Overall, The Girl at Midnight is a fantasy story that takes place in the modern world. A story of two ancient races with a war that’s lasted ages with no end in sight. A story of redemption, of looking for one’s place, of following destiny and fighting for what’s right, of seeing beyond. Loved this one!This review was originally posted on Reading With ABC...more
First let me say that I read Red Queen back in September. Being the knucklehead that I am, I didn’t review it before now, which makes wiring this revFirst let me say that I read Red Queen back in September. Being the knucklehead that I am, I didn’t review it before now, which makes wiring this review much harder than it ought to be, but has not, in any way, diminished its awesomeness. Also, let me tell you that I read Red Queen before I read Red Rising. I love both books for different reasons and although they have very few things in common, they are amazing in their own right and I don’t aim to compare both.
The world is ruled by Silvers. They have silver blood and different superpowers. These differences make them god-like rulers over the Reds, who have red blood and no powers. They are brutal masters and use the Reds very badly for all menial labor, as servants and as soldiers.
“All are tall and beautiful and cold, moving with a slow grace no Red can claim. We simply don’t have the time to move that way.”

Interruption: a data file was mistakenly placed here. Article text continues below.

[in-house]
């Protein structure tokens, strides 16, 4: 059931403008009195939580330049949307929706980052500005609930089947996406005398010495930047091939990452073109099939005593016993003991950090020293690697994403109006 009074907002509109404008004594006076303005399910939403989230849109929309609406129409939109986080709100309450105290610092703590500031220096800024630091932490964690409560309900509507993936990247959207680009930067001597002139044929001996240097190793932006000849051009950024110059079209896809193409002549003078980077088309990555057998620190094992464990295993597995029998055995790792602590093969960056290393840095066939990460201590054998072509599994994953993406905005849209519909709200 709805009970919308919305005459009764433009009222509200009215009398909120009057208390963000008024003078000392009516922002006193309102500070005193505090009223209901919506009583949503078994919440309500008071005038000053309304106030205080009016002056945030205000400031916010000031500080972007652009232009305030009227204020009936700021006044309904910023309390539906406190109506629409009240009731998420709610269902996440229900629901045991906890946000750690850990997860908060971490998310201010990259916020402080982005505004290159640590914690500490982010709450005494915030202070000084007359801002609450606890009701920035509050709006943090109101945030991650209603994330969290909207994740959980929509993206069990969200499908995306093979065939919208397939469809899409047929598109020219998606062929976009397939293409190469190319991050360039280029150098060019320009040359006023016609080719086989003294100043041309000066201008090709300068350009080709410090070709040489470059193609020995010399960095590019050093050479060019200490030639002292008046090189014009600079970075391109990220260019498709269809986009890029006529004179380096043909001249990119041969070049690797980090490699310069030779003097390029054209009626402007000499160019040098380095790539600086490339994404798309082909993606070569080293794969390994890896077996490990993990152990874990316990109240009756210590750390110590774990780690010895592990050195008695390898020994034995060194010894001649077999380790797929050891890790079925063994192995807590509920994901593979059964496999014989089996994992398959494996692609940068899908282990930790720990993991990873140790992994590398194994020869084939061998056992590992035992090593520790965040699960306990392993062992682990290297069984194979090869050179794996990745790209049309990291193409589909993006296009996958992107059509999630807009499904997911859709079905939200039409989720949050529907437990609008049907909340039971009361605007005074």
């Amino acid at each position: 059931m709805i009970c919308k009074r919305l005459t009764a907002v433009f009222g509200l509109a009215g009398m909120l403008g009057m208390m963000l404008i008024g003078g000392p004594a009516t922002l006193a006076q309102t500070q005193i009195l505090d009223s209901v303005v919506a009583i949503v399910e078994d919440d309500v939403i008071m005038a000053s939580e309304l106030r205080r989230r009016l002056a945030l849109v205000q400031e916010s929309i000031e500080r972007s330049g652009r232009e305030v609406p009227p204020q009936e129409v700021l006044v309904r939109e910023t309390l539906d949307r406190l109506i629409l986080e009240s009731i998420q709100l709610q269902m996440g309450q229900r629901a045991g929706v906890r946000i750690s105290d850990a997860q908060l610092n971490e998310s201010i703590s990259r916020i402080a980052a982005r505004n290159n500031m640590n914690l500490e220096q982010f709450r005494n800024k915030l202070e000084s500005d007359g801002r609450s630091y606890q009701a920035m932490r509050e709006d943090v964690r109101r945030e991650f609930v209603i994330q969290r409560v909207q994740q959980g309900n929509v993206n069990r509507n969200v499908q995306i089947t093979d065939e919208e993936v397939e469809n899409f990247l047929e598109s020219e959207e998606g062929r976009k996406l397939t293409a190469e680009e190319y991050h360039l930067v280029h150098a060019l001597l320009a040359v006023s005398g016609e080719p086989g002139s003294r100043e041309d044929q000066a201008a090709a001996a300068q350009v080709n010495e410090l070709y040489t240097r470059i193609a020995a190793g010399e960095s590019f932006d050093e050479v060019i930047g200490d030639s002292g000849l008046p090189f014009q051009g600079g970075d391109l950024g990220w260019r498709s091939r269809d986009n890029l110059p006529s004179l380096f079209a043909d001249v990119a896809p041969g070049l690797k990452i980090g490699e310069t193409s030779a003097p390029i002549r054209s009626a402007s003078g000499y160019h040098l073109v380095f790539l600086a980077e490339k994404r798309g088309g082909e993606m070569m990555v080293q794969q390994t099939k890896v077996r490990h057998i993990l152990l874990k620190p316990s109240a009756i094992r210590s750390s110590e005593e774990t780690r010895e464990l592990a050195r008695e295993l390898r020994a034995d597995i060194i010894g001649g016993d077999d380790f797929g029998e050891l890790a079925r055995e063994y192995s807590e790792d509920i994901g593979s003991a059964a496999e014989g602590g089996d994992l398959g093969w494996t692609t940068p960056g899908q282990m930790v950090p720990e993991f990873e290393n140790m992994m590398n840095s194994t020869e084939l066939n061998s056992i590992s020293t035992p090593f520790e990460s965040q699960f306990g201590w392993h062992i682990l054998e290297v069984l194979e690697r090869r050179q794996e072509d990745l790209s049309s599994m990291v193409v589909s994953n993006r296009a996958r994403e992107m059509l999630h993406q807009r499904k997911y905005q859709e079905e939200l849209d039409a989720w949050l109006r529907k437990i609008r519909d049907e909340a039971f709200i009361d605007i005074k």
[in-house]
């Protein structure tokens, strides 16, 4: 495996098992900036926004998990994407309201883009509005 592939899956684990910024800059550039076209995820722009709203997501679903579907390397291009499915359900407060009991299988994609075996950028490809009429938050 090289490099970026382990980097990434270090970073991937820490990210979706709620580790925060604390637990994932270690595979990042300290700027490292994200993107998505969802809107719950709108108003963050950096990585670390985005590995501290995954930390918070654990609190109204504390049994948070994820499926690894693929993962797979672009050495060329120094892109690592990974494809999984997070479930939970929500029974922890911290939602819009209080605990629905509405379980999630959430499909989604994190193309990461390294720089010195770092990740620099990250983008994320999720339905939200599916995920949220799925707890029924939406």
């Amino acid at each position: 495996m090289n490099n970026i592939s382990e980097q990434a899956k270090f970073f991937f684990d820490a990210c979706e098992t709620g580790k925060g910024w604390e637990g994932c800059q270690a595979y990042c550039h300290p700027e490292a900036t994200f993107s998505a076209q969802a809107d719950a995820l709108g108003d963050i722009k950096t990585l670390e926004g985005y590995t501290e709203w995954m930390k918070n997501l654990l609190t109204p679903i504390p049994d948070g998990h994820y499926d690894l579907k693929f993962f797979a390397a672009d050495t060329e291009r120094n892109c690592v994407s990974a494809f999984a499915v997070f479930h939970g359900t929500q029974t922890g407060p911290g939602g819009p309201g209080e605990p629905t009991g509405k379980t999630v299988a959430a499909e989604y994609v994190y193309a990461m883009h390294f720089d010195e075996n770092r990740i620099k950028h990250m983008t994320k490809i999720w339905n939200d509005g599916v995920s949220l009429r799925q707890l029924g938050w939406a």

Mare is such a great heroine. She’s a thief that is approaching her 17th birthday, when she needs to either have an apprenticeship or sign up for the military. That’s what Mare plans to do, until things go south with her best friend. Due to said mess, she ends up working at the palace where it is discovered that she has superpowers too. In order to control the confusion this would cause, Mare is passed as a lost princess and engaged to Maven, the second son of the king. With me so far? As I was saying, Mare is constantly afraid, but has more sense that to show it. She’s loyal to the Reds and her family, devious, a skilled liar and she has sharp survival instincts.
“You are also something else. Something I cannot fathom. You are Red and Silver both, a peculiarity with deadly consequences you cannot understand.”